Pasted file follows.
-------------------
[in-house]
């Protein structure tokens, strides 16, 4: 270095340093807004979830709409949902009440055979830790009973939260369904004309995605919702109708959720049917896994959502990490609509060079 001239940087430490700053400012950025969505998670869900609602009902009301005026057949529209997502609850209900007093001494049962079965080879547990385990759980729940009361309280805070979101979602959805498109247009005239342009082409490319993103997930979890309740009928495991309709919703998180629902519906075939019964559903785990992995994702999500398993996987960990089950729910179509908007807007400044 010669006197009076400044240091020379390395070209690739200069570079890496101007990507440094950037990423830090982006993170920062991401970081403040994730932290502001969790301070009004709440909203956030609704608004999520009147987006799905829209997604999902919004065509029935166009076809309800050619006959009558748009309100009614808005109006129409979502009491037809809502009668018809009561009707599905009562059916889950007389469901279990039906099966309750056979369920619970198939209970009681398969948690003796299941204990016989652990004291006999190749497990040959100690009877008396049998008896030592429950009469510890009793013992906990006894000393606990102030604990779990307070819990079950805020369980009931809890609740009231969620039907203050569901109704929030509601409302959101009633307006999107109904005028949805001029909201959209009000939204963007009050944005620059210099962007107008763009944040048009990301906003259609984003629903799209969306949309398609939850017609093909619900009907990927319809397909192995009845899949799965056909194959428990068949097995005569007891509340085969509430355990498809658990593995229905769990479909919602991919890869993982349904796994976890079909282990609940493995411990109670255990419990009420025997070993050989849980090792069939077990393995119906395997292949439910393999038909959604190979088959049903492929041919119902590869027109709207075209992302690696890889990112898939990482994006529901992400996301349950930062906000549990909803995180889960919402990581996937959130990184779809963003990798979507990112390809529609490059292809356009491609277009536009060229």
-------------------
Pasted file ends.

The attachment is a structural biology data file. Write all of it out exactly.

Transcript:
[in-house]
């Protein structure tokens, strides 16, 4: 270095340093807004979830709409949902009440055979830790009973939260369904004309995605919702109708959720049917896994959502990490609509060079 001239940087430490700053400012950025969505998670869900609602009902009301005026057949529209997502609850209900007093001494049962079965080879547990385990759980729940009361309280805070979101979602959805498109247009005239342009082409490319993103997930979890309740009928495991309709919703998180629902519906075939019964559903785990992995994702999500398993996987960990089950729910179509908007807007400044 010669006197009076400044240091020379390395070209690739200069570079890496101007990507440094950037990423830090982006993170920062991401970081403040994730932290502001969790301070009004709440909203956030609704608004999520009147987006799905829209997604999902919004065509029935166009076809309800050619006959009558748009309100009614808005109006129409979502009491037809809502009668018809009561009707599905009562059916889950007389469901279990039906099966309750056979369920619970198939209970009681398969948690003796299941204990016989652990004291006999190749497990040959100690009877008396049998008896030592429950009469510890009793013992906990006894000393606990102030604990779990307070819990079950805020369980009931809890609740009231969620039907203050569901109704929030509601409302959101009633307006999107109904005028949805001029909201959209009000939204963007009050944005620059210099962007107008763009944040048009990301906003259609984003629903799209969306949309398609939850017609093909619900009907990927319809397909192995009845899949799965056909194959428990068949097995005569007891509340085969509430355990498809658990593995229905769990479909919602991919890869993982349904796994976890079909282990609940493995411990109670255990419990009420025997070993050989849980090792069939077990393995119906395997292949439910393999038909959604190979088959049903492929041919119902590869027109709207075209992302690696890889990112898939990482994006529901992400996301349950930062906000549990909803995180889960919402990581996937959130990184779809963003990798979507990112390809529609490059292809356009491609277009536009060229």